Interestingly, the novel I'm polishing off now came in at 73K at first draft stage, 75K at second draft stage and now that I'm almost done with what I think may be the final draft (at least for a while, grin) it's 72K. Go figure. Taker-outer? Putter-inner? A little of both, I suppose. :-)

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  4. Rachelle, lol. No reason why you have to be one or the other!

    Ellyn, I had a real similar experience. My Skylar books are all 55-60k and I was afraid that's all I could write. Like you, I quickly discovered that wasn't true. Some stories need more words and some don't.

    Ro, yeah at least 1k is usually words like "quickly." 20k sounds like cutting a whole plot line.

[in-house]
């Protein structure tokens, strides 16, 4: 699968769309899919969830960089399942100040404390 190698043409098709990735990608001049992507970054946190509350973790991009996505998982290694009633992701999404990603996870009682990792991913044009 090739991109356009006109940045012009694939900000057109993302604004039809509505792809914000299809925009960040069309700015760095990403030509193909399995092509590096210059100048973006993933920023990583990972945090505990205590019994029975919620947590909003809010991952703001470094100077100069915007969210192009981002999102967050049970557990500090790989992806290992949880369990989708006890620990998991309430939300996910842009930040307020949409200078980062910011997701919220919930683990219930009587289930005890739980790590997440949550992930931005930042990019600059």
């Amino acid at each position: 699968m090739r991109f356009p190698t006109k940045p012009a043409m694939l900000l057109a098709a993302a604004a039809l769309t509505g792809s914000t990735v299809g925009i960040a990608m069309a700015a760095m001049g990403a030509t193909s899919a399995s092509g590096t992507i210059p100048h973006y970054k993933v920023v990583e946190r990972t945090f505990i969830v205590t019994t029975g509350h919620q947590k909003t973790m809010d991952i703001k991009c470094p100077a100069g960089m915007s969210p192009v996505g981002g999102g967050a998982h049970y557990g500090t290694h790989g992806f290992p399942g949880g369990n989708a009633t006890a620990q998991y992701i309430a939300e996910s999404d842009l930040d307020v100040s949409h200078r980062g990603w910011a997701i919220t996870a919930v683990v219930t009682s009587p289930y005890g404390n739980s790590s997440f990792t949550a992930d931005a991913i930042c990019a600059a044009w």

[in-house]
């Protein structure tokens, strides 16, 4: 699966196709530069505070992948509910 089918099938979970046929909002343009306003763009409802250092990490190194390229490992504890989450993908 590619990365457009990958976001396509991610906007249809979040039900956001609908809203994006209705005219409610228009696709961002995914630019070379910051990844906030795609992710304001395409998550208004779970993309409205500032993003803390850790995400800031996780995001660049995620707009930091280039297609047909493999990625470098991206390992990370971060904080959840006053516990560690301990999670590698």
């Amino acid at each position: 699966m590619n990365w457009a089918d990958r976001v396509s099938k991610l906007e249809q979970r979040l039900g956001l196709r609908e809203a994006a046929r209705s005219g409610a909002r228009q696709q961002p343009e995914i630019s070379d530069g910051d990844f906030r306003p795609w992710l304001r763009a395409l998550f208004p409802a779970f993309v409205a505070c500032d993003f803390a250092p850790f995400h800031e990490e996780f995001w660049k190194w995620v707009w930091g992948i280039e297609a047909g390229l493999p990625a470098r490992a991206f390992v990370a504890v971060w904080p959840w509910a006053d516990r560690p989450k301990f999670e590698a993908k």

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  5. Believe it or not, I've never cut a plot line. Scenes, yes. Parts of plots that don't really need to be so developed, yes. Otherwise, a whole lot of "that"s and "quite"s and repeated ideas.

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  6. I have a question. I am not working on a book quite yet, but I want to. I just don't have an idea. What can a novel be about? How can I find the perfect story line for me?

    Alyson :)

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    1. Have you heard of the website figment.com? They have daily themes. You can subscribe to them and then you might find that one of them gives you enough inspiration for a novel.

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  7. Ro, you've NEVER cut a plot line? I'm amazed. Though, hmm... have I cut one? I know I've added...